You can score backlinks by:

  • Writing engaging, helpful content that’s well-researched
  • Guest posting or contributing to other sites
  • Leveraging connections with other writers, businesses, influencers, etc.
  • Submitting useful replies to HARO requests
  • Create resources like guides, visual aids, etc.

Start with low-hanging fruit and opt for keywords with little competition. 

Employ the tactics outlined above and begin to work your way up to ranking for words that will produce the most clicks.

5.) You’re Choosing Keywords with Low Search Volumes

While there’s no harm in choosing to let your message guide you instead of keywords, you still need to consider how to optimize your content for clicks. Choosing keywords that no one is Googling means keeping your writing from readers.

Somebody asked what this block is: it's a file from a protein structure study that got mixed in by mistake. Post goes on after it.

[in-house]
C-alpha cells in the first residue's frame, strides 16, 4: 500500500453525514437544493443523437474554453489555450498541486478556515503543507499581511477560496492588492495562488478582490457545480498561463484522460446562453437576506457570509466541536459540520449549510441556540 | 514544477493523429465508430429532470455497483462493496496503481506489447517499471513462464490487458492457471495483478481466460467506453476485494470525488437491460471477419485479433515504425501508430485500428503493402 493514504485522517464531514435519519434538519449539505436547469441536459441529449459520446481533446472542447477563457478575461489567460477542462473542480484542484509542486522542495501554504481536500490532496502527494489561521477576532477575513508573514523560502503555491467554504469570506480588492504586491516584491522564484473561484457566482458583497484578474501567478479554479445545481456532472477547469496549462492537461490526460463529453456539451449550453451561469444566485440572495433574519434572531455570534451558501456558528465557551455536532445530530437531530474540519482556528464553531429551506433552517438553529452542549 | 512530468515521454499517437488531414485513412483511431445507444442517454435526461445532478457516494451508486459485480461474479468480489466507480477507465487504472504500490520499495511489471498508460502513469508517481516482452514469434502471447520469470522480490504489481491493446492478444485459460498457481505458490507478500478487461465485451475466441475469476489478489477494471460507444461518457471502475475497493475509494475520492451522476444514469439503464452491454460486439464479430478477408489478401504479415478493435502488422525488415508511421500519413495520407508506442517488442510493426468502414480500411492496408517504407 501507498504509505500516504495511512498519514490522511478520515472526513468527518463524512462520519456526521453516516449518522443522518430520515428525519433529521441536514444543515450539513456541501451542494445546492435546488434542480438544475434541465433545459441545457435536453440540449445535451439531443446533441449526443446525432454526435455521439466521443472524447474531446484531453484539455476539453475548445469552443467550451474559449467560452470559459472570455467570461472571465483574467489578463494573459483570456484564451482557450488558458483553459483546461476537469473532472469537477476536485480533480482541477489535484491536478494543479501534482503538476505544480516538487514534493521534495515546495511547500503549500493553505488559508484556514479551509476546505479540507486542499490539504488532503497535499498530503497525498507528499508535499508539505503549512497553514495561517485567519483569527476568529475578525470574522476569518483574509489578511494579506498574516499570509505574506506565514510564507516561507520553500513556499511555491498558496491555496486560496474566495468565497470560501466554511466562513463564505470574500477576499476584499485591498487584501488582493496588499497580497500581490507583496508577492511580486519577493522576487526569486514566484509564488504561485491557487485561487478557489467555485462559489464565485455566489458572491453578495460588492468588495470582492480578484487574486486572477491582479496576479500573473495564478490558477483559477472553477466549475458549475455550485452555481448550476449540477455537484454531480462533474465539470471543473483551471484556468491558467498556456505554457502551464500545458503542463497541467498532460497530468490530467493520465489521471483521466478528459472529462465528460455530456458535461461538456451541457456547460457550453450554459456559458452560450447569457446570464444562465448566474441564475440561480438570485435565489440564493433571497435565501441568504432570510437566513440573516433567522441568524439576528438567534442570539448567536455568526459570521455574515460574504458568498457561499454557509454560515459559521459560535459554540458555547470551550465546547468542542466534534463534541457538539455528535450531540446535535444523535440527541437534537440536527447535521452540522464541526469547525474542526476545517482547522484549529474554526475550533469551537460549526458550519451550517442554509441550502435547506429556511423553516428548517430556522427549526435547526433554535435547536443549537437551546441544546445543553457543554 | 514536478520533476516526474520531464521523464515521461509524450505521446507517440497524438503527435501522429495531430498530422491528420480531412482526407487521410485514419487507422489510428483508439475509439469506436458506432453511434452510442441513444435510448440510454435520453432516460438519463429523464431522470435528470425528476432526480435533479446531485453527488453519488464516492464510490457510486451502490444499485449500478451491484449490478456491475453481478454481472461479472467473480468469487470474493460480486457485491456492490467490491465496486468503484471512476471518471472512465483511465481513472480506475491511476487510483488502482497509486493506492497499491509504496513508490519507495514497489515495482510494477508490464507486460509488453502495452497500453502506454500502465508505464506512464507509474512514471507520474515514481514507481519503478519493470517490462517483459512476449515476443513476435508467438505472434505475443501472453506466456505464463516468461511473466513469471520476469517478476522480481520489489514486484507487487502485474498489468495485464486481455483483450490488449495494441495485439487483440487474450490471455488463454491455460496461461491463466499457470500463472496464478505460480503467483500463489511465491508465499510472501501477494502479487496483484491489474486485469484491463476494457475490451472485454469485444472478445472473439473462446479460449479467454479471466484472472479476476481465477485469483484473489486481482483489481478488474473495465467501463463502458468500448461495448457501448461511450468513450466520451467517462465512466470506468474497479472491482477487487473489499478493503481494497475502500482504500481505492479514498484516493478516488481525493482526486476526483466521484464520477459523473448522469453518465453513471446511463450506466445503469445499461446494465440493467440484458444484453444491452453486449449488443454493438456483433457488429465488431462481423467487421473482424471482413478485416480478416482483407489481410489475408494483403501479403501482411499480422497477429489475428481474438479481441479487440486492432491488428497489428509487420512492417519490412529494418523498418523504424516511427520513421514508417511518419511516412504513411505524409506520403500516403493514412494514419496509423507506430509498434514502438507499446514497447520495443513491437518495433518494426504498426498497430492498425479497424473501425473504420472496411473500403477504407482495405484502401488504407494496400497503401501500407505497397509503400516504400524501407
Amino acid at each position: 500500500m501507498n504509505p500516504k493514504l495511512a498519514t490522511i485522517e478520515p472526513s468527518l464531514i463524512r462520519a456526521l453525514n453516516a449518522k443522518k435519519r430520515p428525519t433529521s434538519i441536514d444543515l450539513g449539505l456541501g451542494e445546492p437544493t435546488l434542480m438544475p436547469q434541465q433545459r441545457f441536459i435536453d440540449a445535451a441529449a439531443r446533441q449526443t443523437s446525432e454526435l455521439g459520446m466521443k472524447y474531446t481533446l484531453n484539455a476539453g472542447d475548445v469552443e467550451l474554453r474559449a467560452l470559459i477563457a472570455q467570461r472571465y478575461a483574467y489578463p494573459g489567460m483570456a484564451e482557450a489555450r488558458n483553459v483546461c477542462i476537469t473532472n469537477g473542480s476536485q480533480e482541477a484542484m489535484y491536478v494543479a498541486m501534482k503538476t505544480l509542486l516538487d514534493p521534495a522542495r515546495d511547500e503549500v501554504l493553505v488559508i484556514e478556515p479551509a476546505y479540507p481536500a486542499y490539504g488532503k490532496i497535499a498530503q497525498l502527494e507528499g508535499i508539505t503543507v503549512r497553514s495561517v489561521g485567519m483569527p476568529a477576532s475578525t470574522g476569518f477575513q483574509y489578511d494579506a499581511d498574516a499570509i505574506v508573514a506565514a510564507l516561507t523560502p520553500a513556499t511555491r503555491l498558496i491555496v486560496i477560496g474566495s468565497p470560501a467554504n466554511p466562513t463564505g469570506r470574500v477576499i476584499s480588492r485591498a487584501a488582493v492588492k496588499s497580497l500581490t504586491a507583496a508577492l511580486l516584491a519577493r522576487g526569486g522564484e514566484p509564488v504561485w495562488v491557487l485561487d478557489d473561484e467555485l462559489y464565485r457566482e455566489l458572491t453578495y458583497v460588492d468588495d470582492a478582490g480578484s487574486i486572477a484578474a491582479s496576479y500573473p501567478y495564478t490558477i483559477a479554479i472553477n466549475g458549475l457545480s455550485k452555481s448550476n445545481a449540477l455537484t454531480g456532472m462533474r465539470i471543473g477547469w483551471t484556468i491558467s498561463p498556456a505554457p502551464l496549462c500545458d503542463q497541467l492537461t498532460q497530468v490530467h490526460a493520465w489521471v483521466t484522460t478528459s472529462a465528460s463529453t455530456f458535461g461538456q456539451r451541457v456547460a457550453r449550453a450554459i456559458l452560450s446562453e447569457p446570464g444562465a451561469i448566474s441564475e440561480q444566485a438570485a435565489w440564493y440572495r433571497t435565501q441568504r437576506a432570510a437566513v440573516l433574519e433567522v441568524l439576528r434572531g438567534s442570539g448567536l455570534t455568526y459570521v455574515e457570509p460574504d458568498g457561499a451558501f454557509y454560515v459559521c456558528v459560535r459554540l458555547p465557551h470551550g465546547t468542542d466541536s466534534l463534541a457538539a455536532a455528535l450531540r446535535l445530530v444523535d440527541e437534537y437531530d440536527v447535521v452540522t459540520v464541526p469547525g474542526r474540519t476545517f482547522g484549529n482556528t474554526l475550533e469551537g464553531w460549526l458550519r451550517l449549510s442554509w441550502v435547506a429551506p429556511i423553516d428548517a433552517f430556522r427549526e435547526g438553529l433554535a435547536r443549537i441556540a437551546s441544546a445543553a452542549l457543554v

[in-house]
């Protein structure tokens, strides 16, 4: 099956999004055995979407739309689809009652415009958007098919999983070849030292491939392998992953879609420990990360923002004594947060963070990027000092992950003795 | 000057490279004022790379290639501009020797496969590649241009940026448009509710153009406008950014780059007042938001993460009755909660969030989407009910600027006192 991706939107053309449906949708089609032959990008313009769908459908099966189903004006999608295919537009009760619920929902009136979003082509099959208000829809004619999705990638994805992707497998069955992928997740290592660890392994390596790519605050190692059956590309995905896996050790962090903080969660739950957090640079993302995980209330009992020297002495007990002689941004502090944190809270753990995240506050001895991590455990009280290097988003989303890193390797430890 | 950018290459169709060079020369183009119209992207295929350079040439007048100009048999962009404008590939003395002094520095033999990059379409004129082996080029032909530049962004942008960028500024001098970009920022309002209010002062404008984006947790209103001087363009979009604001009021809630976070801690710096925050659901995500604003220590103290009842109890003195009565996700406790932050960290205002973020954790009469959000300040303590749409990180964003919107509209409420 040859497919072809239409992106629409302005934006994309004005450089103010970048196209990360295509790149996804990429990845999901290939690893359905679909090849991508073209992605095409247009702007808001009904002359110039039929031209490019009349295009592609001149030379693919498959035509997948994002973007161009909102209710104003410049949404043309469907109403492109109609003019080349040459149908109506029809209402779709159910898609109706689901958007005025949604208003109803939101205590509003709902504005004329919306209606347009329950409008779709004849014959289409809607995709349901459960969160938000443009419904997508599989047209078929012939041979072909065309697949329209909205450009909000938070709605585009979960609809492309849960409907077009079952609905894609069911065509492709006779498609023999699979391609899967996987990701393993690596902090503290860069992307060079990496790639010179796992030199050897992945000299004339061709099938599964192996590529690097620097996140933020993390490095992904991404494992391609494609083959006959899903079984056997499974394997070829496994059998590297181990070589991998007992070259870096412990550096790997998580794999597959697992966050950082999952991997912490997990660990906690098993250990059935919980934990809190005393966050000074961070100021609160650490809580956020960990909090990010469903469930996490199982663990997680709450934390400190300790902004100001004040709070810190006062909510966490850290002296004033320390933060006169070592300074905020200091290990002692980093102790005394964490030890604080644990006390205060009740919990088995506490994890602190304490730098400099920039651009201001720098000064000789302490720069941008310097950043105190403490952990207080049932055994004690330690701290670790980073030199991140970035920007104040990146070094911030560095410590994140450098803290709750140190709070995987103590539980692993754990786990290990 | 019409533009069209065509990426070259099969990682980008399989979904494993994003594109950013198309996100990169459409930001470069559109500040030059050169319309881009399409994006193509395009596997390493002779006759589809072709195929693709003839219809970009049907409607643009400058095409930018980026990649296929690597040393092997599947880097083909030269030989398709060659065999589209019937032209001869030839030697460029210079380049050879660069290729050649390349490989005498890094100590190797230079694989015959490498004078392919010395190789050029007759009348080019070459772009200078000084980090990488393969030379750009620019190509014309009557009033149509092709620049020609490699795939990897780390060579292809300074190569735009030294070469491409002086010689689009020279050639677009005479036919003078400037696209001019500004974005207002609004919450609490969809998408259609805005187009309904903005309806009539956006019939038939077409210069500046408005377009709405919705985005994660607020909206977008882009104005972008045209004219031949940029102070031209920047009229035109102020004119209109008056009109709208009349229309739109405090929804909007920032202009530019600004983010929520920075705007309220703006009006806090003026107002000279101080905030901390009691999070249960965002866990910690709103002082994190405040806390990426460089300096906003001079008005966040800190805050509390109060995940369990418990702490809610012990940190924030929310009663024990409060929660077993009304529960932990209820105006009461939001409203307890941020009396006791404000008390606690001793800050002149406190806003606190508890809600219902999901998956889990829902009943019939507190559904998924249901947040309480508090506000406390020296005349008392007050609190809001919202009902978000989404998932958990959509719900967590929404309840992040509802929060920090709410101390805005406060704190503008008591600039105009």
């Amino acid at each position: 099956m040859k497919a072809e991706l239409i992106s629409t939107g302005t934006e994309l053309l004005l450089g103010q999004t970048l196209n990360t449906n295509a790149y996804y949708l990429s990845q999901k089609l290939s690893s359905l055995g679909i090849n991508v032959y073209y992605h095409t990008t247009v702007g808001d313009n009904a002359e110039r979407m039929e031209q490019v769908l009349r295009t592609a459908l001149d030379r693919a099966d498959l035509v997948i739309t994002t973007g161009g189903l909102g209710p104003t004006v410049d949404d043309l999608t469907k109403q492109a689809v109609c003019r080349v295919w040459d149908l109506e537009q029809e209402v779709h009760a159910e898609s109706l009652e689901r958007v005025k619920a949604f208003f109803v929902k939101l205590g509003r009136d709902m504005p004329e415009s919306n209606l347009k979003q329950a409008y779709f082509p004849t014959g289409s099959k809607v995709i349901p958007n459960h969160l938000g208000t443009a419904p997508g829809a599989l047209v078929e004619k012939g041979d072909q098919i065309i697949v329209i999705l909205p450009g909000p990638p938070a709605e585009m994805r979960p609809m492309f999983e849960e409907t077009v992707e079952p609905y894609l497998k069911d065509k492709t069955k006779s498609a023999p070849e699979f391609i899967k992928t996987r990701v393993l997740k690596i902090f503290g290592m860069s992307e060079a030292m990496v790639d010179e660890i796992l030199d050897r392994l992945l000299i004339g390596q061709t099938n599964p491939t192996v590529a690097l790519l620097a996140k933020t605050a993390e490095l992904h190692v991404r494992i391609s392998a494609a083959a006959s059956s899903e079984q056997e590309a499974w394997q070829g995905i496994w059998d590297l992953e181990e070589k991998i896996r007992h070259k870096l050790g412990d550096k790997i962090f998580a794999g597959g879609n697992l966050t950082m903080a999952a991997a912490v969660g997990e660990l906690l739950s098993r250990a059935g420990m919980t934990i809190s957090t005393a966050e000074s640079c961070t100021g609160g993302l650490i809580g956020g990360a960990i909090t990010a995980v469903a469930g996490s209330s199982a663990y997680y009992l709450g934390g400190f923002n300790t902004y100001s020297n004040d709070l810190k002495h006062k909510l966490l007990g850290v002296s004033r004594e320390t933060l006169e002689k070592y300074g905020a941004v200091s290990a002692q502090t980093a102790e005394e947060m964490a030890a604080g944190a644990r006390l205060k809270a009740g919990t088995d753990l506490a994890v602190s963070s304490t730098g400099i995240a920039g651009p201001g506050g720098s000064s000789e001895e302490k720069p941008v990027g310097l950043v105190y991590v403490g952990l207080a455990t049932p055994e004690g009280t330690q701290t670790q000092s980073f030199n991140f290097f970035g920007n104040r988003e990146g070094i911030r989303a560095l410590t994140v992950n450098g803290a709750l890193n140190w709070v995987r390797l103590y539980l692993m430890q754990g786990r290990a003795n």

For example, if you have a travel blog, you might decide to write a post titled “Our Weekend in Cabo.” Sounds nice enough, but there’s a major issue: no one is really looking up the keyword “our weekend in Cabo.” 

They might be searching for “weekend in Cabo,” but it’s more likely they’re looking for “things to do in Cabo” or “things to do in Cabo with kids.” 

You can write the same post with the same content but significantly increase your readership by including keywords like these when appropriate.

6.) You’re Not Considering Search Intent

“Search intent” refers to the intention that most people have when searching for a particular keyword. 

If someone Googles “best perfumes for teens,” for instance, they’re probably doing so with the hope of finding a list of products. Their intention is to buy, not to learn about what makes a perfume the best choice for teens. 

That means that content that meets this intent will get more traffic and jump up in Google’s search results. 

The best way to get a feel for a keyword’s search intent is by Googling it yourself.